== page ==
Buildings are one of the largest consumers of energy and resources. Owners, architects and contractors are becoming more knowledgeable in sustainable practices and expectations for green building is increasing.  People are becoming more interested in sustainable life choices.

We have been committed to in-town living for a long time. When we looked for property in Carol’s hometown of Madison, Wisconsin, location was key. We found a small lot on the near west side of the city, located about a mile from the University of Wisconsin campus. The lot was nestled in an established neighborhood situated nicely among city parks, restaurants, bars and a golf course. We bought the lot in 2001 with the idea of building a home there when we could.


In 2007, we spent the summer in Madison – just to make sure we really wanted to make the move. We had a wonderful time and began the planning process for the house.

We were committed to designing a house that was “green”. We planned to spend a long time here and it seemed like the sensible thing to do. We visited the Wisconsin Environmental Initiative offices to research local green building strategies. They developed a program called Green Built Home as a guide for good building practices: The organization helped us in defining our site development and also provided a list of general contractors who are associated with the organization.

Along the way, we realized that the house we were designing could conceivably rate high as a LEED for Homes project We saw that the LEED program offered a structure to help us through the process.




Our lot is situated on a quiet street. Most of the houses are post world war Cape Cod style homes with a few 1960’s modern homes mixed in. We felt that it was important to maintain the scale and utilize familiar materials from the neighborhood. Equally important to us was to create a space that was about us. We both love modern design. We modeled the design so that we would feel comfortable with the scale and the way the house fit into the neighborhood. By using similar materials, proportions, and volumes from the adjacent houses, we were able to create a house that was harmonious with the surrounding neighborhood.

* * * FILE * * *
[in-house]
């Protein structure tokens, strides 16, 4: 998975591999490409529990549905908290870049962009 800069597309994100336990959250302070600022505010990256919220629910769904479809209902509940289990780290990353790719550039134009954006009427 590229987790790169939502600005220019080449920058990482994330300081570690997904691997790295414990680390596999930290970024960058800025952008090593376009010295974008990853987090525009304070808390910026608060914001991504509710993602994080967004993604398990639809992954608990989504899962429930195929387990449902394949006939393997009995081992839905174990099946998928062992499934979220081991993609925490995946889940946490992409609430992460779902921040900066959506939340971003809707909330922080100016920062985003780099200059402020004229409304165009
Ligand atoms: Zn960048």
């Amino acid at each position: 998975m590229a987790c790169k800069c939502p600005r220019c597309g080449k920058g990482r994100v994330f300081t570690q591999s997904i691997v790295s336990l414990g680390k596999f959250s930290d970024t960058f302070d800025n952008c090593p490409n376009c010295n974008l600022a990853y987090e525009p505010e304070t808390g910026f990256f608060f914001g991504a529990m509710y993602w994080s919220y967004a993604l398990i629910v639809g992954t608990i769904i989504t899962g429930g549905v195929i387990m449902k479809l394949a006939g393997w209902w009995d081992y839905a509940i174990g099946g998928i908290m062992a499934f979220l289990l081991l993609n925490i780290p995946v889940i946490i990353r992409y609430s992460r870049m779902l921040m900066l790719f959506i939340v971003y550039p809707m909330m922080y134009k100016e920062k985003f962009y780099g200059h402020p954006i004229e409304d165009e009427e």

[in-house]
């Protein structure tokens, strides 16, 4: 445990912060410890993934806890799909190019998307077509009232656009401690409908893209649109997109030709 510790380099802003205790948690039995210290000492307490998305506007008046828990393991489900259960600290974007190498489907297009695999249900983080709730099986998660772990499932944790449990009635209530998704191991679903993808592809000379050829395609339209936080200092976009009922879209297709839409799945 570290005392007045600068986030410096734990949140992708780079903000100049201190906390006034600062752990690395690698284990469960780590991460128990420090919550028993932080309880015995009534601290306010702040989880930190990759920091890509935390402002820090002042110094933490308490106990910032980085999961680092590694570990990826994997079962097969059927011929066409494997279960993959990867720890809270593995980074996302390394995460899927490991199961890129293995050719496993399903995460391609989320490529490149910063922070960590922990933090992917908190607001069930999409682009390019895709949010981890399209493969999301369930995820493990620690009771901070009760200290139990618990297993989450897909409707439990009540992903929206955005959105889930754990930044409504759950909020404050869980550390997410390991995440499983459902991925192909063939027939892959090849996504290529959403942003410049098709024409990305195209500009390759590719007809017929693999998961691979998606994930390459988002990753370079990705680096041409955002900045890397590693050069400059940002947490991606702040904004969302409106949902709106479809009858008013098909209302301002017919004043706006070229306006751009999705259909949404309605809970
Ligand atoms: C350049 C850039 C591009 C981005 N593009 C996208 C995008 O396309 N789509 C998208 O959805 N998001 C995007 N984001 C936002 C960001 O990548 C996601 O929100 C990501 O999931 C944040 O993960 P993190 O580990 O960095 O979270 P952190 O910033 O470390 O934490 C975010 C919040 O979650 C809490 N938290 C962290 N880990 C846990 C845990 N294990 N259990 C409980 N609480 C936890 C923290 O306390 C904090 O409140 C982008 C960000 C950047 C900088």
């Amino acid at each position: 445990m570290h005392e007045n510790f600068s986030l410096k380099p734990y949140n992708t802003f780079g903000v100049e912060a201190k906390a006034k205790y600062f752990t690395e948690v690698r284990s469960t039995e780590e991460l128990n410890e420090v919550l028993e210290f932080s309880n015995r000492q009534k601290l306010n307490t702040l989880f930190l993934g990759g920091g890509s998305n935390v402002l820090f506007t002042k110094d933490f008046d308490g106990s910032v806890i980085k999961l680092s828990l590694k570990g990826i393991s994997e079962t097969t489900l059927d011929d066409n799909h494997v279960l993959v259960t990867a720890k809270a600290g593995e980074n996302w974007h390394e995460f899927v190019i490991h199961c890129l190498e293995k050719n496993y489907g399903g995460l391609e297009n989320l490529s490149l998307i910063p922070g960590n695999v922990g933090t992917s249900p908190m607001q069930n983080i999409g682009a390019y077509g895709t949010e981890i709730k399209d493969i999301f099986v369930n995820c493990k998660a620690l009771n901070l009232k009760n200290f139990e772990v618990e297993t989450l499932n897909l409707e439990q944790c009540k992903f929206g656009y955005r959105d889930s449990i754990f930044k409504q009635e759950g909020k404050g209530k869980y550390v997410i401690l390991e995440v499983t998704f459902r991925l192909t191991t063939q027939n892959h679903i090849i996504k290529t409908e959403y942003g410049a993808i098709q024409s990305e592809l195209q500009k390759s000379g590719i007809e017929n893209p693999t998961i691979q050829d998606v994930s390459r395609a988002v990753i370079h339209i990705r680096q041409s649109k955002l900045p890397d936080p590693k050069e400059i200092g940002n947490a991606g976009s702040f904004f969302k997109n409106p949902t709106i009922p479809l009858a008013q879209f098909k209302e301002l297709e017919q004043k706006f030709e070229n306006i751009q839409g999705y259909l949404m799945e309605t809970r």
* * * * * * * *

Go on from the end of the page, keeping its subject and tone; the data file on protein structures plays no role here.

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We used a modeling program called ArchiCAD allowing for us to view the project inside and out as well as how it sits in the neighborhood.
The resulting design is simple in form. The lot faces south. The building form developed from this orientation. The southern face is created to capture as much of the winter southern sun as possible while shading the sun in the summertime. The concept of a box camera generated the form with the roof gently sloping from south to north. This creates a controlled light box. The light is controlled with a fixed sun louver set just outside the south windows. The louvers are designed to allow the sun to penetrate deep into the space between October and February while shading the windows between May and August.




The house is relatively small – about 1700 square feet above the basement. The main level is an open plan. The house is zoned with service elements on the west side and living spaces on the east side. This allowed for all the plumbing to be located in one area of the house.


The living spaces are designed as open plan. The stair visually and physically connects all three floors in a straight run configuration. Thinking sustainably, we also planned for a future elevator. There is a shaft with all the necessary structure and electricity to easily install an elevator if and when we need one. For now, they serve as storage spaces.

The upper level has a study opening onto the living room and a master bedroom suite. In Wisconsin, you have to place the footings deep in order to get below the frost line, so a basement starts to make sense. We decided to create a full basement and have taken advantage of that space for living, too.



The primary exterior materials are 6” tongue and groove cedar siding and metal roof. The cedar siding will provide a scale similar to other houses along the street. We chose a dark color for the siding and roof so that the house would appear smaller.


In contrast, the interior materials are very light in nature. This will help to make the inside of the house appear larger than it is.